Baccharis neglecta Britt.
Family: Asteraceae
Rooseveltweed,  more...
Baccharis neglecta image
Shrubs, 100-450 cm (not broom-like). Stems (sometimes in clumps) erect, striate-angled, glabrous, eglandular. Leaves present at flowering; sessile; blades (1-nerved, lateral veins obscure) narrowly elliptic to linear, 30-80 × 1-2(-5) mm (moderately thick), bases narrowly attenuate, margins entire or serrate with 2-3 small teeth, apices acute, faces glabrous, gland-dotted (distal reduced, entire). Heads (axillary and terminal on lateral branches) in pyramidal, paniculiform arrays. Involucres cylindro-campanulate; staminate 3.5-4 mm, pistillate 4-5 mm. Phyllaries ovate to lanceolate, 1-3 mm, margins yellowish, often scarious, medians green or reddish, apices acute to acuminate (often purplish, sometimes erose). Staminate florets 10-15; corollas 2.7-3.3 mm. Pistillate florets 15-30; corollas 2.5-3.3 mm. Cypselae 1-1.5 mm, 10-nerved, glabrous; pappi 7-12 mm. Flowering Aug-Nov. Disturbed habitats, old fields, pastures, roadsides, streambeds; 200-600 m; Tex.; Mexico (Chihuahua, Coahuila, Nuevo León, San Luis Potosí, Tamaulipas). As circumscribed here, Baccharis neglecta is known north of Mexico only from central Texas, mostly on the Edwards Plateau. It is recognized by its tall and erect habit, very narrow leaves with small shallow teeth, pyramidal arrays, and 10-ribbed cypselae. It is most similar to B. salicina and may represent a xeromorphic, narrow-leaf form or variety of that species. Baccharis neglecta invades rangelands and pastures, forming dense stands. It is an especially aggressive invader of land converted from crops to pasture and it is a prolific seed producer; it readily resprouts when burned or cut.

FNA 2006, Kearney and Peebles 1969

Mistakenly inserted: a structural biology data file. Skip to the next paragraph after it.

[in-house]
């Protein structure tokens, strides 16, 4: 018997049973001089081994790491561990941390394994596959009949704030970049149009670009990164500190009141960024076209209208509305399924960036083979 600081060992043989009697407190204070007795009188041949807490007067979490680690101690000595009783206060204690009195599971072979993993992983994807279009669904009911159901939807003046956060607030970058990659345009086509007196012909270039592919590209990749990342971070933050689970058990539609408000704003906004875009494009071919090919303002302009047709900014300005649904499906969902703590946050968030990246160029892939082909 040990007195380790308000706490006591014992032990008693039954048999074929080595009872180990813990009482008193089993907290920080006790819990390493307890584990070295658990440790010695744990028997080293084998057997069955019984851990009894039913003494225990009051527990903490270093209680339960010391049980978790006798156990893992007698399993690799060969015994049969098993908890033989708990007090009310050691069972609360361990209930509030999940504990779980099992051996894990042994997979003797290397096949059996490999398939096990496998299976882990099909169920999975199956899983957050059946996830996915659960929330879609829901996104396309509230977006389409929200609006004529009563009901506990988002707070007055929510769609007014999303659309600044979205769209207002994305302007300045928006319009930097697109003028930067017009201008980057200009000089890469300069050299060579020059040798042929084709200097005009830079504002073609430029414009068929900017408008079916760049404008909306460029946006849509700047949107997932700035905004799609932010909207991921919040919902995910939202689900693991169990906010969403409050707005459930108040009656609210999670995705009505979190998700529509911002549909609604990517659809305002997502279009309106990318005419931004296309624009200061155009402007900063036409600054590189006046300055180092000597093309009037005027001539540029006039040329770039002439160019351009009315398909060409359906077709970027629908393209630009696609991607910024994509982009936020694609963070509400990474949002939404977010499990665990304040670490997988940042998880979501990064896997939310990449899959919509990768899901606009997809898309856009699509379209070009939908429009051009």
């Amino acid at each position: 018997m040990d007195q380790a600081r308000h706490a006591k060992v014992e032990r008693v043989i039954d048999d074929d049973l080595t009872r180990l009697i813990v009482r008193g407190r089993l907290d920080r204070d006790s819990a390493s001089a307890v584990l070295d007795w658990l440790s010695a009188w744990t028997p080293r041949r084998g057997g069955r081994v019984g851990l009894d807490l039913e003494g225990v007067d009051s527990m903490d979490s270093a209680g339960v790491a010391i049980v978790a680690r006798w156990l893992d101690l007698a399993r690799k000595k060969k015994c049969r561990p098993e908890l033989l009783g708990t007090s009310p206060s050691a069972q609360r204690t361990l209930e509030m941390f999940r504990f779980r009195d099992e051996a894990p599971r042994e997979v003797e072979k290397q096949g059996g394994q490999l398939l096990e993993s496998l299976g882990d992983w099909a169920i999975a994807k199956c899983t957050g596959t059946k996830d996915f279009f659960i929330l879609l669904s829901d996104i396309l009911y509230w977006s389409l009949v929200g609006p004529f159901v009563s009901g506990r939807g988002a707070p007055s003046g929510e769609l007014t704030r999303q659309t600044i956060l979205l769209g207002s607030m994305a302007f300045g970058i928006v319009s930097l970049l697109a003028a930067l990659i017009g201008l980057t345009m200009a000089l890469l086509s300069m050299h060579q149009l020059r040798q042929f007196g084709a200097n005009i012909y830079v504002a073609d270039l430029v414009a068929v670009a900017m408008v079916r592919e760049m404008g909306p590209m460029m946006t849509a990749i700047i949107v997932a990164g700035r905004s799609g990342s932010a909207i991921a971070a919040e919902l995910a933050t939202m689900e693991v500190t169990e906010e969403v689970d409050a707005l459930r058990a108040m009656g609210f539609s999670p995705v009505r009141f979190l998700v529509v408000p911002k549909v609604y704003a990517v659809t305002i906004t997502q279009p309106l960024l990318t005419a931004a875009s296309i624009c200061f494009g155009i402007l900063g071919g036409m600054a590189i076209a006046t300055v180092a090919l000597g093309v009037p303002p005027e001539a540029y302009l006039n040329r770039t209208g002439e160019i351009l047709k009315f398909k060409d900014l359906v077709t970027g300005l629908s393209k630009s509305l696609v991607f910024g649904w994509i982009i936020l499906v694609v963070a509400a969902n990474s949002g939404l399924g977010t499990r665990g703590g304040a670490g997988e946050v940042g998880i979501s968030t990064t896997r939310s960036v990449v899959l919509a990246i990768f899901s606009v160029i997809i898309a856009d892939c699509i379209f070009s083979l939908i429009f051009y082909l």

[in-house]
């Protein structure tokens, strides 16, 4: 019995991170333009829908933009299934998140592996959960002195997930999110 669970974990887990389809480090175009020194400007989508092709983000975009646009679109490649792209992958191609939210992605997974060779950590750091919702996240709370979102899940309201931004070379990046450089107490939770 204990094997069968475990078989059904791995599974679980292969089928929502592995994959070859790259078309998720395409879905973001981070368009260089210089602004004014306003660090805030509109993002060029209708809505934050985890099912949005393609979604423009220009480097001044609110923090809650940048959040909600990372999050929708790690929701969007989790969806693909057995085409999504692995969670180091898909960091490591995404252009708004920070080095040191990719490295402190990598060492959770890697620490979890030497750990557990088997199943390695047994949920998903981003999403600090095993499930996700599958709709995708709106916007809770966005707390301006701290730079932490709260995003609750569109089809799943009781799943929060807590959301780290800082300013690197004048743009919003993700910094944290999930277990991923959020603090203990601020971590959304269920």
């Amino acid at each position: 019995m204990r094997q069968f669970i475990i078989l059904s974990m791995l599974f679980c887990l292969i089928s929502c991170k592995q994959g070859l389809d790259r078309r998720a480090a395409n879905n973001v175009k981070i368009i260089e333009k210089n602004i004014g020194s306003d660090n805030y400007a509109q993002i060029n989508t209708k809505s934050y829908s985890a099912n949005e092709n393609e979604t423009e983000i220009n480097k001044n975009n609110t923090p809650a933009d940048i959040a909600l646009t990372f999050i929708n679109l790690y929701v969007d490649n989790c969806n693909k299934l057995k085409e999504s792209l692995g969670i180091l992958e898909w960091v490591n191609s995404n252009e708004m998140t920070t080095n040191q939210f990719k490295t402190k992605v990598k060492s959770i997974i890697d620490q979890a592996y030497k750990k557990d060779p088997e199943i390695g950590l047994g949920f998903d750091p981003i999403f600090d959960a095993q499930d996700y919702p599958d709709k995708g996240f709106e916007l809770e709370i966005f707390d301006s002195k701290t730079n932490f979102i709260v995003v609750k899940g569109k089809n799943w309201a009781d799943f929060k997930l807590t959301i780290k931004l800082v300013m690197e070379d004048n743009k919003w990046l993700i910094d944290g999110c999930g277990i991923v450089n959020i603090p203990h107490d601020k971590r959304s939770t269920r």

Common Name: Rooseveltweed Duration: Perennial Nativity: Native Lifeform: Shrub Wetland Status: FAC General: Dioecious shrubs, 1-4 m tall; stems striate-angled, erect, sometimes growing in clumps but not broom-like; surfaces glabrous, eglandular. Leaves: Alternate, sessile; blades narrowly elliptic to linear, with narrowly attenuate bases, 3-8 cm long, 1-2(5) mm wide, with 1 prominent nerve and obscure lateral veins, margins entire or serrate with 2-3 small teeth, surfaces glabrous and gland-dotted; distal leaves reduced in size, with entire margins. Flowers: Flower heads small, unisexual, discoid, arranged in pyramid-shaped panicles; involucre (the ring of bracts surrounding the flower head) cylindrical to bell shaped, 4-5 mm high, the bracts (phyllaries) ovate to lanceolate, 1-3 mm, green or reddish in the middle, with yellowish, often scarious margins and often purplish tips; florets all discs, 3 mm, the corollas whitish (pistillate) to yellowish (staminate). Fruits: Achenes 1 mm long, 10-nerved, glabrous, with pappus of bristles, 7-12 mm. Ecology: Found in disturbed habitats, old fields, pastures, roadsides, and streambeds, below 5,000 ft (1524 m); flowers August-November. Distribution: AZ, NM, TX; south to n MEX. Notes: Baccharis is a genus of dioecious shrubs with gland-dotted leaves, all disc flowers, and a pappus of bristles. B. neglecta is recognized by its tall and erect habit, very narrow leaves with small shallow teeth, pyramidal inflorescences, and 10-ribbed achenes. It is most similar to B. salicina and may represent a xeromorphic, narrow-leaf form or variety of that species. B. neglecta invades rangelands and pastures, forming dense stands. According to FNA, this species is only present in Mexico and Texas, but other sources disagree. If it is present in AZ, it is rather uncommon and found only in the southern part of the state, primarily in Cochise County. Ethnobotany: Unknown Etymology: Baccharis is named for Bacchus, the god of wine, while neglecta means neglected or overlooked. Synonyms: None Editor: LCrumbacher2012, AHazelton 2015